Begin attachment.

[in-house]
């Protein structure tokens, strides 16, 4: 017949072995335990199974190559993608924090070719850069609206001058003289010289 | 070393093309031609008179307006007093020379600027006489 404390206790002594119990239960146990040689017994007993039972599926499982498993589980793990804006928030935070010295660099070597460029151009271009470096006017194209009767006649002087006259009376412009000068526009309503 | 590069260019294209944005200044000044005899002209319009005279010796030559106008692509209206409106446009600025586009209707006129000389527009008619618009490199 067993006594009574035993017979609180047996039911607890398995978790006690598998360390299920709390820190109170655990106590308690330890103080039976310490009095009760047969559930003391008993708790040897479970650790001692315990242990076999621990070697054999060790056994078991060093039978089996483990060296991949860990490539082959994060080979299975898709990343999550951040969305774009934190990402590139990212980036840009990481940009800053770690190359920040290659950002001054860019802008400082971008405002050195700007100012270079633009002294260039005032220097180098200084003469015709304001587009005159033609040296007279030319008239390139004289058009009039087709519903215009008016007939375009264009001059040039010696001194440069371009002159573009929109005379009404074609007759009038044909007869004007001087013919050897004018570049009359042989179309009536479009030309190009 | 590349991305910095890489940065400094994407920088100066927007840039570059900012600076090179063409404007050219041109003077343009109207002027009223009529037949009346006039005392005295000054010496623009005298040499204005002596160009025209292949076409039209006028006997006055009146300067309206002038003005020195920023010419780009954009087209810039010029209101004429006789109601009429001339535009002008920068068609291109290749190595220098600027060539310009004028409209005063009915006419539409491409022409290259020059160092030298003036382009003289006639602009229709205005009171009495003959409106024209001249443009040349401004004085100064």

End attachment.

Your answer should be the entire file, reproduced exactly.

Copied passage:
[in-house]
């Protein structure tokens, strides 16, 4: 017949072995335990199974190559993608924090070719850069609206001058003289010289 | 070393093309031609008179307006007093020379600027006489 404390206790002594119990239960146990040689017994007993039972599926499982498993589980793990804006928030935070010295660099070597460029151009271009470096006017194209009767006649002087006259009376412009000068526009309503 | 590069260019294209944005200044000044005899002209319009005279010796030559106008692509209206409106446009600025586009209707006129000389527009008619618009490199 067993006594009574035993017979609180047996039911607890398995978790006690598998360390299920709390820190109170655990106590308690330890103080039976310490009095009760047969559930003391008993708790040897479970650790001692315990242990076999621990070697054999060790056994078991060093039978089996483990060296991949860990490539082959994060080979299975898709990343999550951040969305774009934190990402590139990212980036840009990481940009800053770690190359920040290659950002001054860019802008400082971008405002050195700007100012270079633009002294260039005032220097180098200084003469015709304001587009005159033609040296007279030319008239390139004289058009009039087709519903215009008016007939375009264009001059040039010696001194440069371009002159573009929109005379009404074609007759009038044909007869004007001087013919050897004018570049009359042989179309009536479009030309190009 | 590349991305910095890489940065400094994407920088100066927007840039570059900012600076090179063409404007050219041109003077343009109207002027009223009529037949009346006039005392005295000054010496623009005298040499204005002596160009025209292949076409039209006028006997006055009146300067309206002038003005020195920023010419780009954009087209810039010029209101004429006789109601009429001339535009002008920068068609291109290749190595220098600027060539310009004028409209005063009915006419539409491409022409290259020059160092030298003036382009003289006639602009229709205005009171009495003959409106024209001249443009040349401004004085100064």